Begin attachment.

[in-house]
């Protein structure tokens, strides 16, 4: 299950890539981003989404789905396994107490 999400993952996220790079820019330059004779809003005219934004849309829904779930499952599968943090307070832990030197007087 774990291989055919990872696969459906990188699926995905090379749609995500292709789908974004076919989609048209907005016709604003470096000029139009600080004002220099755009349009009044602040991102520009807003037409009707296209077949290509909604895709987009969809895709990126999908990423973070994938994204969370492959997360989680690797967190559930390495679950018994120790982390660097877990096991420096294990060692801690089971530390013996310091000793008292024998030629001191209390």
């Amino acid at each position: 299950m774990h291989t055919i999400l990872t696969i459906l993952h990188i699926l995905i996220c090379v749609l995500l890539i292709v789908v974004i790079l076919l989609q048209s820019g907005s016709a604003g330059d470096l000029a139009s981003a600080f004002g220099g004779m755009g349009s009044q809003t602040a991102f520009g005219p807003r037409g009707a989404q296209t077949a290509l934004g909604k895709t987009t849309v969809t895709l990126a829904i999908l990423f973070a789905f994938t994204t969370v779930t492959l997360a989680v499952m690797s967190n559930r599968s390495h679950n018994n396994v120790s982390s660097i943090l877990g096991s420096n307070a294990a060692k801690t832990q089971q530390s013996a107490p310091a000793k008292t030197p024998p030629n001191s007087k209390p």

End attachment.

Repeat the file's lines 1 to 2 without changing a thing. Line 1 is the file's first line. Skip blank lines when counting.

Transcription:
[in-house]
């Protein structure tokens, strides 16, 4: 299950890539981003989404789905396994107490 999400993952996220790079820019330059004779809003005219934004849309829904779930499952599968943090307070832990030197007087 774990291989055919990872696969459906990188699926995905090379749609995500292709789908974004076919989609048209907005016709604003470096000029139009600080004002220099755009349009009044602040991102520009807003037409009707296209077949290509909604895709987009969809895709990126999908990423973070994938994204969370492959997360989680690797967190559930390495679950018994120790982390660097877990096991420096294990060692801690089971530390013996310091000793008292024998030629001191209390």